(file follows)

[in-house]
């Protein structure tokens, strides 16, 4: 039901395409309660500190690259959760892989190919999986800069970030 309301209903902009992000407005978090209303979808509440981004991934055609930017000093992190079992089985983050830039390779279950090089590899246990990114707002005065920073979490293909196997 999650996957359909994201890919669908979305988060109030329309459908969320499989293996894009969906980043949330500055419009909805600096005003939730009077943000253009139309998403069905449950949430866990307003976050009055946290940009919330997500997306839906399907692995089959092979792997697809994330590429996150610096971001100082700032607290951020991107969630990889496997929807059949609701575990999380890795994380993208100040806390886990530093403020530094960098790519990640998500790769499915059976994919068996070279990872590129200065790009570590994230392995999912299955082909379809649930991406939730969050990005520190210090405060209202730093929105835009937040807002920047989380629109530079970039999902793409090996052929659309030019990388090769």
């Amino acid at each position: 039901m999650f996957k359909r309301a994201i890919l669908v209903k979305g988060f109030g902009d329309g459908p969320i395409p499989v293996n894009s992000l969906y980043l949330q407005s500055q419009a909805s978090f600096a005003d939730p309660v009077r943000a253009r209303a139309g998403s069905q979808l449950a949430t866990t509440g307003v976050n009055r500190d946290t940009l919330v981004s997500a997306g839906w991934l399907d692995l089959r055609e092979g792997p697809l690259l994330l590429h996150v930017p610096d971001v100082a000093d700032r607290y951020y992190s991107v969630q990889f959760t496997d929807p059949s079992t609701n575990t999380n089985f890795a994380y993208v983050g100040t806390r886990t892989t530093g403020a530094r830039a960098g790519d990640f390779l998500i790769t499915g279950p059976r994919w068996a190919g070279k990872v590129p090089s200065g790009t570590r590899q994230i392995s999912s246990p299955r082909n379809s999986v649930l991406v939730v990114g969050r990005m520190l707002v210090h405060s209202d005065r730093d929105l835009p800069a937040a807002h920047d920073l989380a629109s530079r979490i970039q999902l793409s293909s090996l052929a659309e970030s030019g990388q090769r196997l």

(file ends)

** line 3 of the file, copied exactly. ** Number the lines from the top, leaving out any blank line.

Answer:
């Amino acid at each position: 039901m999650f996957k359909r309301a994201i890919l669908v209903k979305g988060f109030g902009d329309g459908p969320i395409p499989v293996n894009s992000l969906y980043l949330q407005s500055q419009a909805s978090f600096a005003d939730p309660v009077r943000a253009r209303a139309g998403s069905q979808l449950a949430t866990t509440g307003v976050n009055r500190d946290t940009l919330v981004s997500a997306g839906w991934l399907d692995l089959r055609e092979g792997p697809l690259l994330l590429h996150v930017p610096d971001v100082a000093d700032r607290y951020y992190s991107v969630q990889f959760t496997d929807p059949s079992t609701n575990t999380n089985f890795a994380y993208v983050g100040t806390r886990t892989t530093g403020a530094r830039a960098g790519d990640f390779l998500i790769t499915g279950p059976r994919w068996a190919g070279k990872v590129p090089s200065g790009t570590r590899q994230i392995s999912s246990p299955r082909n379809s999986v649930l991406v939730v990114g969050r990005m520190l707002v210090h405060s209202d005065r730093d929105l835009p800069a937040a807002h920047d920073l989380a629109s530079r979490i970039q999902l793409s293909s090996l052929a659309e970030s030019g990388q090769r196997l």